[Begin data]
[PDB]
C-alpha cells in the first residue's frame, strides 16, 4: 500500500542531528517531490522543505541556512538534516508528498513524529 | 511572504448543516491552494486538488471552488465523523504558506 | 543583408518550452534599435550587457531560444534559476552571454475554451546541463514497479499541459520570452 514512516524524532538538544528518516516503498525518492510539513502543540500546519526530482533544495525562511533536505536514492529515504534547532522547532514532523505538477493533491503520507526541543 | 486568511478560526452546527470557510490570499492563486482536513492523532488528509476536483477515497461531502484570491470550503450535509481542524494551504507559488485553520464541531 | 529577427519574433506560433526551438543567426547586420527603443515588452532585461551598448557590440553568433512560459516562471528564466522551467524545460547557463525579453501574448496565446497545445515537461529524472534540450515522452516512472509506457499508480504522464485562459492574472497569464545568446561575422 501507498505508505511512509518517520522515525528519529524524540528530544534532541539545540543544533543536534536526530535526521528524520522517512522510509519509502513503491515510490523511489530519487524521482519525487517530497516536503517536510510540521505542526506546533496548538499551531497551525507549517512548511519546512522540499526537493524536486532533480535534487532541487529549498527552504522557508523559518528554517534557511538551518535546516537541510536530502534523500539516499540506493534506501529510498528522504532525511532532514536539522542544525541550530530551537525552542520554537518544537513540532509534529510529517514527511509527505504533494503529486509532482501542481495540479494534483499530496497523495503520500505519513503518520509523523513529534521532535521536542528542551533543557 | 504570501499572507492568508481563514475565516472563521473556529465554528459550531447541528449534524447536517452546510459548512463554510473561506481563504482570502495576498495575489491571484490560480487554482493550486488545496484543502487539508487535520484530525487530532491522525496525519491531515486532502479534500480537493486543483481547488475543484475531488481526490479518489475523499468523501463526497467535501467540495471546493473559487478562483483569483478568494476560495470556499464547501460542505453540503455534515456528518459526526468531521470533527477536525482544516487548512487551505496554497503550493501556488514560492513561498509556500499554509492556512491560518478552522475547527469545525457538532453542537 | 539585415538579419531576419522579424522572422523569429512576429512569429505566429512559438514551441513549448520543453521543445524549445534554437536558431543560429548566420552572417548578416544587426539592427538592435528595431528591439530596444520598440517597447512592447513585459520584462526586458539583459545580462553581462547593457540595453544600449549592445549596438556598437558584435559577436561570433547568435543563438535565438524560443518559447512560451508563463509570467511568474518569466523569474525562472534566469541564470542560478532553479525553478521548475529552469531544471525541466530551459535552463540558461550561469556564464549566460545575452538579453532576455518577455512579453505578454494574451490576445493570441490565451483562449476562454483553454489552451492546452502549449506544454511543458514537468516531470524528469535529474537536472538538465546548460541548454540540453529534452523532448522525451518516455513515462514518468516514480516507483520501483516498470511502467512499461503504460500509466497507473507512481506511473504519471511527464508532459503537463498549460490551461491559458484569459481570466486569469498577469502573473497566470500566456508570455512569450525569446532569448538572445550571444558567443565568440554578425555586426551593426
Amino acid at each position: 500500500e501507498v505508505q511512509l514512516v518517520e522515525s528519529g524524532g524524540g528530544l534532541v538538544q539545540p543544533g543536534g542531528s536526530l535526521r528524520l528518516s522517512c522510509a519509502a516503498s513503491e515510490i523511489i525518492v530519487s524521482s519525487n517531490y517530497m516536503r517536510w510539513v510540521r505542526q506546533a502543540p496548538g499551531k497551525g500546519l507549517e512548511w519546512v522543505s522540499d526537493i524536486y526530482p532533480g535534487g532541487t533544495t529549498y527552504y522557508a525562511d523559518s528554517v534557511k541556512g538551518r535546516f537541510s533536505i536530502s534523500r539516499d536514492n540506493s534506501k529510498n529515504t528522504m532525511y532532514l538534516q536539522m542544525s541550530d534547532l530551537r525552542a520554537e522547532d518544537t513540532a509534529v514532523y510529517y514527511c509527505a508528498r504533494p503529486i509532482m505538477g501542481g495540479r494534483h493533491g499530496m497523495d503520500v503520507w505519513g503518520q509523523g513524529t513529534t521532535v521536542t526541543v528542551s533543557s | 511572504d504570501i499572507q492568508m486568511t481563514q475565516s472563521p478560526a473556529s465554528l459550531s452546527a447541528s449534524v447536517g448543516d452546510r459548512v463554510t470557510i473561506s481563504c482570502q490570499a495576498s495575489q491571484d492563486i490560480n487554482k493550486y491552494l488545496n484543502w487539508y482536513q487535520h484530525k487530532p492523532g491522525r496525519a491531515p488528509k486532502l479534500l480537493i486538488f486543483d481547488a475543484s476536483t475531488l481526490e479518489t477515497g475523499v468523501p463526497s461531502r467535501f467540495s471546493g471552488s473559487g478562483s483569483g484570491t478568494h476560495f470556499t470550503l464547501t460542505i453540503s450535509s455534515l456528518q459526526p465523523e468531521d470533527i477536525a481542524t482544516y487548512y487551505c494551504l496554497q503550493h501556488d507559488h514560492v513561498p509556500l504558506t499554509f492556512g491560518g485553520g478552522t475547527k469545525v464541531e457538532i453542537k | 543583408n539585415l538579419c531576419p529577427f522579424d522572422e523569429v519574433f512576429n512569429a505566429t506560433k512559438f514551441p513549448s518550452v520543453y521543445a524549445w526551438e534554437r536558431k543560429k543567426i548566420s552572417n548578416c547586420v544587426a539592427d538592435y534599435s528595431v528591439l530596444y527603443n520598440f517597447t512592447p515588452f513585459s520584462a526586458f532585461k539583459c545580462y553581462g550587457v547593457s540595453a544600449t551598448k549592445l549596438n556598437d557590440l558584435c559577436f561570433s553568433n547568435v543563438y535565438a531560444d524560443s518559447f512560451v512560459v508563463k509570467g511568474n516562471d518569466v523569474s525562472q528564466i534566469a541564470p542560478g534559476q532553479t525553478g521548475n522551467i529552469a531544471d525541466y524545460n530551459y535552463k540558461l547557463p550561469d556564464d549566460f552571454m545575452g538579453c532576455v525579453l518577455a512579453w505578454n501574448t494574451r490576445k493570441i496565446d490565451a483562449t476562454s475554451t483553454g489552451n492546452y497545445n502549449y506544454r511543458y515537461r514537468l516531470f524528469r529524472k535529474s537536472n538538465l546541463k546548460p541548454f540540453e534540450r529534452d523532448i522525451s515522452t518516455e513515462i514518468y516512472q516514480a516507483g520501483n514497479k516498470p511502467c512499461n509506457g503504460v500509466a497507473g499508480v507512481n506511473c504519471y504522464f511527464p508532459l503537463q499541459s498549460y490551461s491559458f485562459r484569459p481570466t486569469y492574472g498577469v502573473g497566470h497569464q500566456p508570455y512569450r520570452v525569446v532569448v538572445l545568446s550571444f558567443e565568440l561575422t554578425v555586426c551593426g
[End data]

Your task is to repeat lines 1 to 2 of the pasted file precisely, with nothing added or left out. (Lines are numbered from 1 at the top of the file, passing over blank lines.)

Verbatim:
[PDB]
C-alpha cells in the first residue's frame, strides 16, 4: 500500500542531528517531490522543505541556512538534516508528498513524529 | 511572504448543516491552494486538488471552488465523523504558506 | 543583408518550452534599435550587457531560444534559476552571454475554451546541463514497479499541459520570452 514512516524524532538538544528518516516503498525518492510539513502543540500546519526530482533544495525562511533536505536514492529515504534547532522547532514532523505538477493533491503520507526541543 | 486568511478560526452546527470557510490570499492563486482536513492523532488528509476536483477515497461531502484570491470550503450535509481542524494551504507559488485553520464541531 | 529577427519574433506560433526551438543567426547586420527603443515588452532585461551598448557590440553568433512560459516562471528564466522551467524545460547557463525579453501574448496565446497545445515537461529524472534540450515522452516512472509506457499508480504522464485562459492574472497569464545568446561575422 501507498505508505511512509518517520522515525528519529524524540528530544534532541539545540543544533543536534536526530535526521528524520522517512522510509519509502513503491515510490523511489530519487524521482519525487517530497516536503517536510510540521505542526506546533496548538499551531497551525507549517512548511519546512522540499526537493524536486532533480535534487532541487529549498527552504522557508523559518528554517534557511538551518535546516537541510536530502534523500539516499540506493534506501529510498528522504532525511532532514536539522542544525541550530530551537525552542520554537518544537513540532509534529510529517514527511509527505504533494503529486509532482501542481495540479494534483499530496497523495503520500505519513503518520509523523513529534521532535521536542528542551533543557 | 504570501499572507492568508481563514475565516472563521473556529465554528459550531447541528449534524447536517452546510459548512463554510473561506481563504482570502495576498495575489491571484490560480487554482493550486488545496484543502487539508487535520484530525487530532491522525496525519491531515486532502479534500480537493486543483481547488475543484475531488481526490479518489475523499468523501463526497467535501467540495471546493473559487478562483483569483478568494476560495470556499464547501460542505453540503455534515456528518459526526468531521470533527477536525482544516487548512487551505496554497503550493501556488514560492513561498509556500499554509492556512491560518478552522475547527469545525457538532453542537 | 539585415538579419531576419522579424522572422523569429512576429512569429505566429512559438514551441513549448520543453521543445524549445534554437536558431543560429548566420552572417548578416544587426539592427538592435528595431528591439530596444520598440517597447512592447513585459520584462526586458539583459545580462553581462547593457540595453544600449549592445549596438556598437558584435559577436561570433547568435543563438535565438524560443518559447512560451508563463509570467511568474518569466523569474525562472534566469541564470542560478532553479525553478521548475529552469531544471525541466530551459535552463540558461550561469556564464549566460545575452538579453532576455518577455512579453505578454494574451490576445493570441490565451483562449476562454483553454489552451492546452502549449506544454511543458514537468516531470524528469535529474537536472538538465546548460541548454540540453529534452523532448522525451518516455513515462514518468516514480516507483520501483516498470511502467512499461503504460500509466497507473507512481506511473504519471511527464508532459503537463498549460490551461491559458484569459481570466486569469498577469502573473497566470500566456508570455512569450525569446532569448538572445550571444558567443565568440554578425555586426551593426